Understanding STX Stacking Rewards

By Boscoboinik | iThink | 24 Apr 2021

The world of crypto changes at breakneck speeds, and it is often hard to keep up with everything that is happening. This is especially true when looking into ways to generate yields from our crypto assets. One of the options to generate passive income is through a process called stacking in which the STX cryptocurrency is locked as part of the consensus mechanism of the Stacks blockchain. This consensus is called proof-of-transfer, as opposed to the more well-known proof-of-work and proof-of-stake ones, and it has the benefit of leveraging the security of a different blockchain. In the case of Stacks, it currently leverages the security of the Bitcoin blockchain. This is all good and fun, but in order to make an informed decision on if this is a basket worth putting some eggs in, one needs to understand how the STX stacking rewards work. It turns out that the earnings can be often juicy (and paid in BTC!), but understanding them is not that straightforward. So here’s a primer:

Earnings from Stacking STX depend on a variety of parameters including:

  • Market parameters (STX and BTC prices, STX blocks per day, and BTC transaction fees)
  • Protocol parameters (Block reward, Stacking Address per Block, Number of STX Blocks per Reward Cycle, Liquid STX Supply)
  • User parameters (STX transaction fees, Number of Miners (or Mining Pools), Miner's Share of Excess Value, Percentage of Supply Stacked, and User's Holdings)

Given the volatility of the crypto market, we will explore what is the effect of large changes in the price of STX and BTC in the earnings. We will look at the earnings in USD since our groceries are still priced in this currency. For the sake of simplicity, we will assume that all parameters are constant except the price of STX and BTC. The parameters used in these estimates are listed below in appendix 1.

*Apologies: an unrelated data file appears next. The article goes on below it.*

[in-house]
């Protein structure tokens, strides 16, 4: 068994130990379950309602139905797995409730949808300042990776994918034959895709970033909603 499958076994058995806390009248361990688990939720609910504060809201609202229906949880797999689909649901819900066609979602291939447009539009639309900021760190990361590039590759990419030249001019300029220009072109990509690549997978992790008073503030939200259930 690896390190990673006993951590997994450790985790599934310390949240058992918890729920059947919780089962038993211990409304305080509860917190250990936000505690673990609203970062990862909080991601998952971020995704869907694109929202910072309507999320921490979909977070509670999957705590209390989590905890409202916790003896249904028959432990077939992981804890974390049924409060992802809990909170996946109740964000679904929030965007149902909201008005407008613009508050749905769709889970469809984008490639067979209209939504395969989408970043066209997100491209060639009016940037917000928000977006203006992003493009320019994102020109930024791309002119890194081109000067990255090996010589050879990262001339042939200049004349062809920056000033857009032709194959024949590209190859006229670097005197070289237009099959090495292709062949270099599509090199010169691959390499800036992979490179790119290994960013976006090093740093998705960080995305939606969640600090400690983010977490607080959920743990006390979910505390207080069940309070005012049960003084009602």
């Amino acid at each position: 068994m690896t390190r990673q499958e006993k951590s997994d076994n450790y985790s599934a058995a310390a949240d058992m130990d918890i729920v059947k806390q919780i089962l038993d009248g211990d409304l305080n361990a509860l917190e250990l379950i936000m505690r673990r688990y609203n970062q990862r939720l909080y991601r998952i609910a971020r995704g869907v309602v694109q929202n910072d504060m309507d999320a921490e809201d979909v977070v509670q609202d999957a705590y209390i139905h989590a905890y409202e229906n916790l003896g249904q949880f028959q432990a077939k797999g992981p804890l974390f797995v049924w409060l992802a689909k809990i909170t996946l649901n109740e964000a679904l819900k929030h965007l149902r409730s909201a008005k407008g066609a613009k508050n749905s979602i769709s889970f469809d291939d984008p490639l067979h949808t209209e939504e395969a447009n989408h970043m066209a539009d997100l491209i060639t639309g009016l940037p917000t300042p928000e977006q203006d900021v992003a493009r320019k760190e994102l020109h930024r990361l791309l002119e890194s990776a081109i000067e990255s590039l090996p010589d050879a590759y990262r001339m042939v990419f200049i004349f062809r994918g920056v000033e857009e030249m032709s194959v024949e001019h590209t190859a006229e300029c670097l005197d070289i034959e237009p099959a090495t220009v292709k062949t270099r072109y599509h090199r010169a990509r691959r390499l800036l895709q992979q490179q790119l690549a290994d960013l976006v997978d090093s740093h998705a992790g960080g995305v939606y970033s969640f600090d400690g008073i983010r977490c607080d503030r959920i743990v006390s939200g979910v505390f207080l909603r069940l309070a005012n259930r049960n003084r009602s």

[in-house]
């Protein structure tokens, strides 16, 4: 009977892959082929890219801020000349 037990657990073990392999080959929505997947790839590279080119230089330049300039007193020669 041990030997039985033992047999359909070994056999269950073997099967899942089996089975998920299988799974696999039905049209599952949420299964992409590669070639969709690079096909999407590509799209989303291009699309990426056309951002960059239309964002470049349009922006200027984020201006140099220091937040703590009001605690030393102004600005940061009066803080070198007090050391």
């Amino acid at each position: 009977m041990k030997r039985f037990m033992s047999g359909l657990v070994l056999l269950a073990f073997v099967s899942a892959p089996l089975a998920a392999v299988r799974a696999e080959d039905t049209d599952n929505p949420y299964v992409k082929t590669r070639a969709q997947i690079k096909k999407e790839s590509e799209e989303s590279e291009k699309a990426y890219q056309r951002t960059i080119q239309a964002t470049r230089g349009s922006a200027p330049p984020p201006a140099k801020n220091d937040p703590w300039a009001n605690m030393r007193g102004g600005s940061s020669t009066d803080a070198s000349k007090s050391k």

Note that the annualized percentage yield (APY) is a function of the prices of STX and BTC (among the other parameters described above), and APY should not be assumed to be constant when STX and BTC change.

Let’s assume we made an investment and we bought 1100 STX at 2.5 USD, and the BTC price is $60000. This will be our reference and we will imagine subsequent earning cycles, subject to extreme volatility, in which our initial 1100 STX investment is giving us yield, while the price of STX and BTC changes through the cycles. The tables below represent these cycles, with the earnings denominated in BTC and USD, as well as APY for that “cycle”.

Cycle 1. Reference (*USDs are rounded to integers)c229769bf4a3bbcecbf45a9ade024bd0d111ec07e2810d6f4085440dd4e5537a.jpg

Cycle 2. STX and BTC both double from reference

Cycle 3. STX and BTC both half of the reference0110bd82ac46f98fea4977602b14344183efccd7144f5ae2038829bdf0059773.jpg

Cycle 4. STX constant and BTC double from reference

Cycle 5. STX double from reference and BTC constant


As you can see, the rewards are some of the best in the market but they are still subject to volatility if the only parameters that change are the price of STX and BTC. Some observations worth mentioning are that 1. when STX and BTC move together, the BTC-denominated earnings do not change, and 2. that if BTC is volatile but STX is not, the USD earnings volatility is low. So, the earnings per cycle, in USD terms, depend mostly on the price of STX but not so much on the price of BTC. An example of this is the comparison of cycles 2 vs 5, which have both STX prices of $5 and give similar USD earnings ($568 and $591), even when the price of BTC went down by 50% from cycle 2 to 5.


Estimates based on STX Stacking Earnings Estimate Worksheet

Link to Article by Muneeb Ali on the Stacking Earning Model


Appendix 1. Parameters used


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